McConnell spoke during an unusually freewheeling 30-minute news conference, held the day after the Senate adjourned for its month-long summer recess. He sought to promote the accomplishments of the first Republican Senate majority in eight years, which includes the passage of major education, defense and transportation bills, as well as the approval of fast-track presidential trade authority and legislation establishing a formal congressional review of the Iran deal.
But an autumn of drama awaits, with a possible government shutdown looming at September's end, as well as a papal visit, another possible showdown over the federal debt limit, and more. First, though, the Senate will take up the Iran nuclear deal, which, under the review law, Congress has until Sept. 17 to review.
That means shortly after Labor Day, the chamber will convene for a floor debate where every senator is asked to sit at his or her desks, McConnell said, "actually listening to what others are saying."
"We're now entering into an agreement in which we are basically being asked to trust the biggest funder of terrorism in the world today, and so it's appropriate to have some skepticism about a debate of this magnitude," he said. "And regardless of how the president talks about it, regardless of what his incendiary rhetoric is, we're going to deal with this in a respectful way, dealing with the facts surrounding the issue and treat it with the dignity and respect that it deserves here in the Senate."
In his Wednesday address at American University, Obama noted that Iranian hardliners who are "chanting 'Death to America' ... have been most opposed to the deal" and are "making common cause with the Republican caucus."
White House Press Secretary Josh Earnest stood by that comment Thursday, calling it a "statement of fact" that he would not apologize for: "You have in Iran a group of hardliners who are strongly opposed to the deal and advocating for its defeat, and here in the United States, you have Republicans in Congress who are advocating against the deal and urging its defeat. ... So, the fact is, they've taken the same position."
Obama also reiterated his belief that a rejection of the deal would ultimately necessitate military action against Iran: "The choice we face is ultimately between diplomacy or some form of war. Maybe not tomorrow, maybe not three months from now, but soon."
That, too, incensed McConnell, who dismissed it as "an absurd argument" Thursday.
"That's never been the alternative," he said. "It's not this deal versus war. ... It's either this deal or a better deal, or more sanctions. And I think that's been a huge mistake on his part."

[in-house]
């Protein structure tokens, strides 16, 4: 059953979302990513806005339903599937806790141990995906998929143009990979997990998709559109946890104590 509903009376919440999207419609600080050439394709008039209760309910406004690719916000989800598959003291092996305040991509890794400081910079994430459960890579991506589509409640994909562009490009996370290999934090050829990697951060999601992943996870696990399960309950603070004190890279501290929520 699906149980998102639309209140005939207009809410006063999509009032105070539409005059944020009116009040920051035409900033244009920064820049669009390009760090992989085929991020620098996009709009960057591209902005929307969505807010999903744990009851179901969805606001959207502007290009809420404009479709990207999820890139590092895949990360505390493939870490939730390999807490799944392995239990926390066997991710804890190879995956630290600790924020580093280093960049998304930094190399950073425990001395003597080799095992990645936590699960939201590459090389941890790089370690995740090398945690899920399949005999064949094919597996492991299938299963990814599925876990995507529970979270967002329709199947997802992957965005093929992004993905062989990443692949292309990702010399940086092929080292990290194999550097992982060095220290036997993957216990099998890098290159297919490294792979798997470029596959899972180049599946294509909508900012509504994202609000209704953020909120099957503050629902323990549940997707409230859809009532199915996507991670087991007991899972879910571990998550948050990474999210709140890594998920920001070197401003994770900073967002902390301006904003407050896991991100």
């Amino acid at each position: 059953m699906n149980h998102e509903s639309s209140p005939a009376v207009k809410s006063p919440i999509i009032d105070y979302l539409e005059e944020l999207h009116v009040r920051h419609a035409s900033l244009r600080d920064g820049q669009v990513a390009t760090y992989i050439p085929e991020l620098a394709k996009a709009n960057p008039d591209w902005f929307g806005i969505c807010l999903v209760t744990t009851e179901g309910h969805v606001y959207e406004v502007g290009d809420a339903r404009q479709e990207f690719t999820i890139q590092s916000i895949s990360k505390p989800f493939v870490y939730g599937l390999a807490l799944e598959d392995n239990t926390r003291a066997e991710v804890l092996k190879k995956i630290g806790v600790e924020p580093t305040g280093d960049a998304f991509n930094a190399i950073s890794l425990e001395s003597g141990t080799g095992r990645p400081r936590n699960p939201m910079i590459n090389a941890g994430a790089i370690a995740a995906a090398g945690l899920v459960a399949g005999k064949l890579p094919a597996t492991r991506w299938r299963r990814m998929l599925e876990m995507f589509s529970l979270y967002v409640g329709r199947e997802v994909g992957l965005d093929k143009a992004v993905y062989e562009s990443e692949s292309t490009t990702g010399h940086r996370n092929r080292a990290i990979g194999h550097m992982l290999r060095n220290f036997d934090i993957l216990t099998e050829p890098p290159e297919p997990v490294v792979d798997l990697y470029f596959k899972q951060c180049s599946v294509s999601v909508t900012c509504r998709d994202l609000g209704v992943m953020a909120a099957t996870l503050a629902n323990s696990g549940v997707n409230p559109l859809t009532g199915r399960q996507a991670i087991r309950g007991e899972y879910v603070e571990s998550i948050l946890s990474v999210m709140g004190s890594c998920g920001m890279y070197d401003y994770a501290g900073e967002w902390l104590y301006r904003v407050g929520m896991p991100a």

McConnell also approvingly referred to June comments from former President Jimmy Carter -- "We can probably stipulate that that has not been routine on my part," McConnell quipped -- in which Carter said, "I can’t think of many nations in the world where we have a better relationship now than we did when [Obama] took over."
"That's Jimmy Carter," he said. "I rest my case."
In other remarks:
• Amid growing speculation that Republican hardliners might try to use the Sept. 30 government funding deadline in order to force the defunding of Planned Parenthood, McConnell reiterated his determination to avoid a federal shutdown. "You may have heard me say this before, but one of my favorite old Kentucky sayings is, there's no education in the second kick of a mule," he said. "We've been down this path before. This is a tactic that's been tried going back to the '90s, frequently by Republican majorities. And it always has the same ending, that the focus is on the fact that the government is shut down, not on what the underlying issue that is being protested is." He later added, "I can tell you without fear of contradiction there will be no government shutdown."
• Asked if he saw any prospect for immigration reform legislation to pass before 2017, McConnell ruled it out: "Not this Congress." He said Obama had poisoned the well for bipartisan legislation by taking executive action to give illegal immigrants a path to legal status: "He pretty much made it impossible for us to go forward with immigration reform this Congress."
• Thursday was the 50th anniversary of the signing of the landmark Voting Rights Act of 1965, and McConnell recounted a personal story of watching President Lyndon B. Johnson sign the law during a chance visit to the Capitol as a young former intern. But McConnell said he did not see the need for congressional action to restore the portions of the law struck down by the Supreme Court in 2013, saying in response to a question that it is "important to understand how different the South is now." Said McConnell, "America's come a long way, and the Voting Rights Act is intact. It was not struck down."